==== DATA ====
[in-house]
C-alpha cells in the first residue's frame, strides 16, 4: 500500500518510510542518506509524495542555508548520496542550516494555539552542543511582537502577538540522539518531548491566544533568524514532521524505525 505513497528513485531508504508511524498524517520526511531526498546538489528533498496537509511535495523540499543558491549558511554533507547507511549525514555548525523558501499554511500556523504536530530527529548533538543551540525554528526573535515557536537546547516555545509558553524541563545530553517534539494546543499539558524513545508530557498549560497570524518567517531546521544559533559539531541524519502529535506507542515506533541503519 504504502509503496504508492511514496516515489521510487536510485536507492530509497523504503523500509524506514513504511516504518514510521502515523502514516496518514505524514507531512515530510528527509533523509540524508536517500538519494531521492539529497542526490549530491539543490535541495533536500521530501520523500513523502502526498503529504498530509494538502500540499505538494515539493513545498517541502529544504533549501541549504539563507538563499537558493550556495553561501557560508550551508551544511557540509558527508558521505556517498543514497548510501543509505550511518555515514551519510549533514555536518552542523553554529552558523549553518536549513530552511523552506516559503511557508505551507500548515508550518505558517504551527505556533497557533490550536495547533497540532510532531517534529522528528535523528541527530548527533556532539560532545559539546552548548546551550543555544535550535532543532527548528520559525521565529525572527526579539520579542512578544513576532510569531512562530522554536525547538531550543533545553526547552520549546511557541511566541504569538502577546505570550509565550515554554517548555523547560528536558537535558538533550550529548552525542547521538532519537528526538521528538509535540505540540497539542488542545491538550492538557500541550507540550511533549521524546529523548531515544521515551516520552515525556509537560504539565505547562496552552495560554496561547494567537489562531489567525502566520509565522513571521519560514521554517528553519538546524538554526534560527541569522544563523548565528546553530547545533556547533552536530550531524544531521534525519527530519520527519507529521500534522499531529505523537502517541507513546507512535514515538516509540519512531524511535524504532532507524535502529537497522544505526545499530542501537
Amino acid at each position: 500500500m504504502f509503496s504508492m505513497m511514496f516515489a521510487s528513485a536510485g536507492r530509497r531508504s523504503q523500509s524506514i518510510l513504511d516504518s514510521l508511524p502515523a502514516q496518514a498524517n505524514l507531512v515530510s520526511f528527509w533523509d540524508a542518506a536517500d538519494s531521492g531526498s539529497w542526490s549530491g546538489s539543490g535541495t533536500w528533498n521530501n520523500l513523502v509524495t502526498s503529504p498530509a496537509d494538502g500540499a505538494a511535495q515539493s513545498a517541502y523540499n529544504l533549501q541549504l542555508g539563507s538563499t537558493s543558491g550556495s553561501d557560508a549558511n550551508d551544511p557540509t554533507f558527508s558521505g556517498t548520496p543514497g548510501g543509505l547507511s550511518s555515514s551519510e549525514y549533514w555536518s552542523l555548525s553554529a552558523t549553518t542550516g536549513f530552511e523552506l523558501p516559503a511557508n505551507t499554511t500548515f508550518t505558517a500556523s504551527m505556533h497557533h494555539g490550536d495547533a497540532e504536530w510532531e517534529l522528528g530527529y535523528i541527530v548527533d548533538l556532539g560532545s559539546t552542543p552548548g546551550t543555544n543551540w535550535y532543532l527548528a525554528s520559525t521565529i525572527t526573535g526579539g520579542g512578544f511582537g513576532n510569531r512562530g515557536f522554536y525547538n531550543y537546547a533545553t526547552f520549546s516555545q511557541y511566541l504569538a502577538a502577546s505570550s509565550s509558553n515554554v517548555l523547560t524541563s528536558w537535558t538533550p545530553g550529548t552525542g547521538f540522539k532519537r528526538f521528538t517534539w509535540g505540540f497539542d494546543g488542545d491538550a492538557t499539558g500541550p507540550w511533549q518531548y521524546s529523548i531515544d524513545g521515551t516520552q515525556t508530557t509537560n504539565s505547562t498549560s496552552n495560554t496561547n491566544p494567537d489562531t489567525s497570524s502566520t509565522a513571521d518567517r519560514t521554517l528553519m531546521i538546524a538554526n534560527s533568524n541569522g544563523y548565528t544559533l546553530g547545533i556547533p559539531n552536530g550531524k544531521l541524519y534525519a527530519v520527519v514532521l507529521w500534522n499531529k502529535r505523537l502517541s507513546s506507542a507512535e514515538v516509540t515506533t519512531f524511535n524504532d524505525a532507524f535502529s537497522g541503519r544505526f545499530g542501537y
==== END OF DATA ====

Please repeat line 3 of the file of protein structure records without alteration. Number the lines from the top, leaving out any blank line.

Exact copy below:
Amino acid at each position: 500500500m504504502f509503496s504508492m505513497m511514496f516515489a521510487s528513485a536510485g536507492r530509497r531508504s523504503q523500509s524506514i518510510l513504511d516504518s514510521l508511524p502515523a502514516q496518514a498524517n505524514l507531512v515530510s520526511f528527509w533523509d540524508a542518506a536517500d538519494s531521492g531526498s539529497w542526490s549530491g546538489s539543490g535541495t533536500w528533498n521530501n520523500l513523502v509524495t502526498s503529504p498530509a496537509d494538502g500540499a505538494a511535495q515539493s513545498a517541502y523540499n529544504l533549501q541549504l542555508g539563507s538563499t537558493s543558491g550556495s553561501d557560508a549558511n550551508d551544511p557540509t554533507f558527508s558521505g556517498t548520496p543514497g548510501g543509505l547507511s550511518s555515514s551519510e549525514y549533514w555536518s552542523l555548525s553554529a552558523t549553518t542550516g536549513f530552511e523552506l523558501p516559503a511557508n505551507t499554511t500548515f508550518t505558517a500556523s504551527m505556533h497557533h494555539g490550536d495547533a497540532e504536530w510532531e517534529l522528528g530527529y535523528i541527530v548527533d548533538l556532539g560532545s559539546t552542543p552548548g546551550t543555544n543551540w535550535y532543532l527548528a525554528s520559525t521565529i525572527t526573535g526579539g520579542g512578544f511582537g513576532n510569531r512562530g515557536f522554536y525547538n531550543y537546547a533545553t526547552f520549546s516555545q511557541y511566541l504569538a502577538a502577546s505570550s509565550s509558553n515554554v517548555l523547560t524541563s528536558w537535558t538533550p545530553g550529548t552525542g547521538f540522539k532519537r528526538f521528538t517534539w509535540g505540540f497539542d494546543g488542545d491538550a492538557t499539558g500541550p507540550w511533549q518531548y521524546s529523548i531515544d524513545g521515551t516520552q515525556t508530557t509537560n504539565s505547562t498549560s496552552n495560554t496561547n491566544p494567537d489562531t489567525s497570524s502566520t509565522a513571521d518567517r519560514t521554517l528553519m531546521i538546524a538554526n534560527s533568524n541569522g544563523y548565528t544559533l546553530g547545533i556547533p559539531n552536530g550531524k544531521l541524519y534525519a527530519v520527519v514532521l507529521w500534522n499531529k502529535r505523537l502517541s507513546s506507542a507512535e514515538v516509540t515506533t519512531f524511535n524504532d524505525a532507524f535502529s537497522g541503519r544505526f545499530g542501537y